This article originally appeared in STLToday.

A new eight-week concert series by Greensky Bluegrass is coming straight from the Pageant to home viewers everywhere.

For “The Leap Year Sessions,” the progressive bluegrass band recorded eight different shows at the Pageant the week of July 12. While filmed before an empty house, each is a full, high-quality production. The shows are being released every Friday through September.

Fans can register to view individual shows or purchase the full series. The first show streamed Aug. 7.

“I feel like we’re giving fans a tour, a time and place to come together over something,” says Greensky Bluegrass cellist Michael Devol. “It’s all we can do right now.”

He says the group, which has a strong St. Louis following, had been looking for an opportunity to get together and perform, with “our production and gear and light show. It was an opportunity for us to do what we do in the best way: be ourselves”

To make “The Leap Year Sessions” possible, Greensky Bluegrass combined with St. Louis-based HYFI, which produces on-demand concerts, and Clayton-based 201 Productions, a 4K broadcast production company.

The concert series was perfect for Greensky Bluegrass. “We can’t tour right now, and playing with each other remotely is not that satisfying,” Devol says.

Before reuniting for “The Leap Year Sessions,” the band hadn’t performed together or seen one another since a March 8 show in Phoenix. Earlier in the pandemic, the band members did some livestreaming from their homes, “improvising and trying to figure out what the new normal is for performance,” he says. “Then this came as an opportunity for us to play. We were all excited to go, champing at the bit to get at it.”

Devol says the bandmates are close friends who hadn’t been apart that long in the 16 years he’s been with the group.

Greensky Bluegrass at the Pageant
Greensky Bluegrass at the Pageant for “The Leap Year Sessions”

Together again at the Pageant, Devol says it felt weird to reunite but not hug — not to mention wearing masks and playing to an empty venue. But they adapted quickly.

“While playing felt pretty normal, there wasn’t that energy we usually feed off of,” he says. “But while we were performing, we were in that moment of creating a show and taking the music to new places.”

Over the course of the eight shows, there’s little repetition of songs, since the band knows many viewers will tune in each week. This wasn’t difficult for a band like Greensky Bluegrass with its jamband mentality.

The band plays its big staples, twisty covers and more, with each show having its own character.

“You’ll see the arc of us getting comfortable and getting into the groove,” Devol says. “It can have the arc of a tour.”

The final show might’ve been the most emotional, since the bandmates aren’t sure when they’ll perform together again.

“It was cathartic, but there were also mixed emotions,” Devol says. “It was also sad.”

Brenton Henry, president of HYFI, attended a Greensky Bluegrass concert at Red Rocks Amphitheatre a year ago and noted how adept the band was at engaging a crowd. He quickly identified the band as a good fit for a project like “The Leap Year Sessions.”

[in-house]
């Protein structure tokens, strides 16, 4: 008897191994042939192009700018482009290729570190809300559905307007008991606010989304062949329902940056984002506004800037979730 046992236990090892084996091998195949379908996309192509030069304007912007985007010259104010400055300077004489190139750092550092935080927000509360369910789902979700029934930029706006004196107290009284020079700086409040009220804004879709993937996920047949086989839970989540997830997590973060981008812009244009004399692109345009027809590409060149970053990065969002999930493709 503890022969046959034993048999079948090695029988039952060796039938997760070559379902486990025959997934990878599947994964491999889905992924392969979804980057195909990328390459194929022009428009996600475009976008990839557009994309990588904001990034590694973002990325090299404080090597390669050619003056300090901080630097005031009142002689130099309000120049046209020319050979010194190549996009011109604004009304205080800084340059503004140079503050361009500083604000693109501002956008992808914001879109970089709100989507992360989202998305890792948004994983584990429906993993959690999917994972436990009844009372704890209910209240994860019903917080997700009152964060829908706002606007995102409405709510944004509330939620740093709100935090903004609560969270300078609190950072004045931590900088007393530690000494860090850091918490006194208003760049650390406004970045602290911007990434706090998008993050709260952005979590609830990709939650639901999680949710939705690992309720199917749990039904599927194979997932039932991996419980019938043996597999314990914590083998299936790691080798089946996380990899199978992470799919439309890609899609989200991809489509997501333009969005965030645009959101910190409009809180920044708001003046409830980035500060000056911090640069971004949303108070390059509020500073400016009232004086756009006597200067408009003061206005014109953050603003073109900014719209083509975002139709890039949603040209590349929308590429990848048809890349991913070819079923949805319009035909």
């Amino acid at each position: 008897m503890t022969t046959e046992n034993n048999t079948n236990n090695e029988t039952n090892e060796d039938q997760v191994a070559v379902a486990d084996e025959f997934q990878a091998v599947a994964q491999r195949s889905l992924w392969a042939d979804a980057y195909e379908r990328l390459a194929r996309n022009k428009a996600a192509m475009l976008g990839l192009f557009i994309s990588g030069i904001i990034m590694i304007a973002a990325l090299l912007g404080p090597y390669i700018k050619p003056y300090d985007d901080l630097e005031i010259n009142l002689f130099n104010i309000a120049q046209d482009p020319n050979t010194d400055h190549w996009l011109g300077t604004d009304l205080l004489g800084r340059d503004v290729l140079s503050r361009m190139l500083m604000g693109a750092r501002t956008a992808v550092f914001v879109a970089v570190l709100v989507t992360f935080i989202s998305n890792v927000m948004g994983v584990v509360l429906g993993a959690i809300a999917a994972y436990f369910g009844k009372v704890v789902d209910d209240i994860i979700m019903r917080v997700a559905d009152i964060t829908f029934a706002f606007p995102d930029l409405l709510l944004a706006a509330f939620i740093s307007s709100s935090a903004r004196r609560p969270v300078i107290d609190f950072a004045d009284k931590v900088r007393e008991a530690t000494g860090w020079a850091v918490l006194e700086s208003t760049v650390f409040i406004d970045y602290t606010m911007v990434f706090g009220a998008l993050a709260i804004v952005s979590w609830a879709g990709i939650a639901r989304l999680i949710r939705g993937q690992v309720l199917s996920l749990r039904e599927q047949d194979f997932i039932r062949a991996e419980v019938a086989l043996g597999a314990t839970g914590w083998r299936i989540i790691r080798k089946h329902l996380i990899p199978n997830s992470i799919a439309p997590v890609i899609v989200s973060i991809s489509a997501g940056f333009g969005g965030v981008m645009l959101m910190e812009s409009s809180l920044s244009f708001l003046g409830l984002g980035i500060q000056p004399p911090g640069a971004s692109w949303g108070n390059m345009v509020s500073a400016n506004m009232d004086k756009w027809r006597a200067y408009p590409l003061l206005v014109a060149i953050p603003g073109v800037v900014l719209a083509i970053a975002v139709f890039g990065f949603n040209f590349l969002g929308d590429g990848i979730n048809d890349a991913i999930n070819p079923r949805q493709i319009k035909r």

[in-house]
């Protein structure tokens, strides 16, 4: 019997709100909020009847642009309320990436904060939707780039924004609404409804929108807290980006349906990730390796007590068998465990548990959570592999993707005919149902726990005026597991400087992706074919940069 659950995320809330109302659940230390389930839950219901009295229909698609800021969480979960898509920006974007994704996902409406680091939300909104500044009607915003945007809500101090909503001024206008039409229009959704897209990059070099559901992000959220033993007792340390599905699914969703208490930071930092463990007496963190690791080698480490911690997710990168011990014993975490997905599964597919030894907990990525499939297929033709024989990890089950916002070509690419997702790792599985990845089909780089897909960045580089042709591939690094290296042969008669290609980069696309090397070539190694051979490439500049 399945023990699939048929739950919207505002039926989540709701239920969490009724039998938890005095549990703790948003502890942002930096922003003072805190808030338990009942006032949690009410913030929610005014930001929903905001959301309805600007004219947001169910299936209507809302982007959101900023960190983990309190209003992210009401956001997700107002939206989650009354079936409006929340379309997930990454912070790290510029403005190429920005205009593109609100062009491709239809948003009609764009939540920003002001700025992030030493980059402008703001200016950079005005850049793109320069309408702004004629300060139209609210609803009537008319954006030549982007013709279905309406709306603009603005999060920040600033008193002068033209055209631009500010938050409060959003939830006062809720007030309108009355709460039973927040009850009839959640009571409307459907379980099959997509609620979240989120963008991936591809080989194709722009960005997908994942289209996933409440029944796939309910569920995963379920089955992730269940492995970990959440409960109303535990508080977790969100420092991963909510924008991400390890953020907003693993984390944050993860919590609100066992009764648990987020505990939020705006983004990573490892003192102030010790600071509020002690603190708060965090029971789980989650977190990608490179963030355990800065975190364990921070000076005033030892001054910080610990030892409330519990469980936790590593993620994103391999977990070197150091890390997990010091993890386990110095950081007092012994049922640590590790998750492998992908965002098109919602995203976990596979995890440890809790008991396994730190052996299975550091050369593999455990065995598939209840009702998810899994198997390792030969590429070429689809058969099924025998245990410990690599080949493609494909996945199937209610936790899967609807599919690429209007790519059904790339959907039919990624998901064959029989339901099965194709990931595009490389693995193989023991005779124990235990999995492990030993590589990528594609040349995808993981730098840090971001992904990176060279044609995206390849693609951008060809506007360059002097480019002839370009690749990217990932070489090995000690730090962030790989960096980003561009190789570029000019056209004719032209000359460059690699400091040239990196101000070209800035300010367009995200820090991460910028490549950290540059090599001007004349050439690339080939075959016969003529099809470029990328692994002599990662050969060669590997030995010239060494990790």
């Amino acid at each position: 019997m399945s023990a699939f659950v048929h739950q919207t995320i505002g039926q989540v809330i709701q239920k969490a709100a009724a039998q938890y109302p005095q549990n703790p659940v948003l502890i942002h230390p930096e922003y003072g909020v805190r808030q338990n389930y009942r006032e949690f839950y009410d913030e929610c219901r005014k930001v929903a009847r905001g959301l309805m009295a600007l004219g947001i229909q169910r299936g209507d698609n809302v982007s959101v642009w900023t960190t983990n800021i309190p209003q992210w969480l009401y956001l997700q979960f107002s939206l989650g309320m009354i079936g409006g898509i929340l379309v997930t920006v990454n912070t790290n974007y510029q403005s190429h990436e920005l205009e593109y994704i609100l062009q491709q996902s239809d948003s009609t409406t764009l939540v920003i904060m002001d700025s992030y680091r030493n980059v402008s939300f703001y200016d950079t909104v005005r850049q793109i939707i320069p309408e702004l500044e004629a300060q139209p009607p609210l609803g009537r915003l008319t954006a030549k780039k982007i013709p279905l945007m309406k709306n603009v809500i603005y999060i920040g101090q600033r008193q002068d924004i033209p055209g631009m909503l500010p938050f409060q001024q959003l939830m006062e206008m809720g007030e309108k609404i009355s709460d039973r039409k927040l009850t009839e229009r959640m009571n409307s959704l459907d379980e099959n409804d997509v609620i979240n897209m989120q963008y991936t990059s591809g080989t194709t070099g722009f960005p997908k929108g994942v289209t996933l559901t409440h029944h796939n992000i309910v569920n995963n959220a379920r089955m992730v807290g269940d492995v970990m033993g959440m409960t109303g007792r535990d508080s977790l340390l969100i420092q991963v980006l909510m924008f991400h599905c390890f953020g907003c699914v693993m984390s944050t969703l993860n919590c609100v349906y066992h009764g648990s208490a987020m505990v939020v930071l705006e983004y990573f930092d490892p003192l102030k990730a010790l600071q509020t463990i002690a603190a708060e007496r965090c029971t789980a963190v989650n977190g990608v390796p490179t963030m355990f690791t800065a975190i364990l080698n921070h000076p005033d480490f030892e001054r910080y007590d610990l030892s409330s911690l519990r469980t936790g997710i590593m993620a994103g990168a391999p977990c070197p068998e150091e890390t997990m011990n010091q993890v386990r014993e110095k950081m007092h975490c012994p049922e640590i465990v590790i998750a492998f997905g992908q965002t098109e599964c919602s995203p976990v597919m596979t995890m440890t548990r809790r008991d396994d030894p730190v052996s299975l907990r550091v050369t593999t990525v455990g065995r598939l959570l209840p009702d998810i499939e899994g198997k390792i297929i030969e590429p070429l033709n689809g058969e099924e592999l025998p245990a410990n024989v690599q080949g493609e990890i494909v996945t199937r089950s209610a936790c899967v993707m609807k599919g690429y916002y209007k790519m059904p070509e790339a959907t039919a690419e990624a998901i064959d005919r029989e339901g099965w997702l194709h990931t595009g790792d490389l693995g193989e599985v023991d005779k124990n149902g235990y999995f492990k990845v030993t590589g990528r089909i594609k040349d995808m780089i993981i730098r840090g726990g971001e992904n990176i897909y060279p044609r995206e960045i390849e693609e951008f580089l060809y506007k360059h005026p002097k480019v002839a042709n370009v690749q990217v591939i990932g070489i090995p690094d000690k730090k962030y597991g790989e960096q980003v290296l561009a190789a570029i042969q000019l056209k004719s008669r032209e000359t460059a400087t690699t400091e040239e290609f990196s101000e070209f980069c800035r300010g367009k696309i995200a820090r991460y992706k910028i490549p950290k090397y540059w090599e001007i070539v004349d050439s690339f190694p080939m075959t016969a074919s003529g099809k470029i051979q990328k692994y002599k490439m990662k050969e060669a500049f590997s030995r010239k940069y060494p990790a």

“I saw a band with a passionate niche audience, and that tends to be the recipe for success,” Henry says. “They’re an amazing band, the right size, they’re a lot of fun, and they’re a great team to work with.”

Trey Kerr, president of 201 Productions, connected Henry, who previously was director of digital strategy for Fathom Events in Denver, Colorado, with the band. Henry and Kerr knew each other from Webster University, and Kerr used to be part of Greensky Bluegrass’ touring team.

The Pageant was a natural place for Greensky Bluegrass to perform. The band has a history there, including a 2019 show for the release of its latest album, “All for Money.” The band played the album in its entirety.

Before the Greensky Bluegrass concert series, HYFI and 201 Productions teamed up for the recent Pageant Livestream Concert Series that featured live shows by St. Louis acts including Marquise Knox, Tonina, Greek Fire and Funky Butt Brass Band.

Marquise Knox
Marquise Knox as part of the Pageant Livestreaming Concert Series.

The first show in that series was the Mighty Pines.

“We did lots of advance planning and testing and had great results across the board,” Henry says.

He is hopeful that there will be more from that series, especially considering its success. The Greek Fire concert was biggest, placing at No. 37 on Pollstar’s list of top livestreaming concerts with 13,200 streams. Knox’s show also did well.

“We’re looking at what might work out in September,” Henry says. “We’d love to continue to do the series. We want to make sure everything is safe, and we’re looking for different artist opportunities to bring to the table. If we can continue this while we’re slowed and shut down, we will.”

HYFI is figuring out its next move, and Henry says “some local stuff will start to pop up. We’ll continue to support the St. Louis community. And we’re looking at discussions with the next music group (to follow Greensky Bluegrass), identifying who that next jump is.”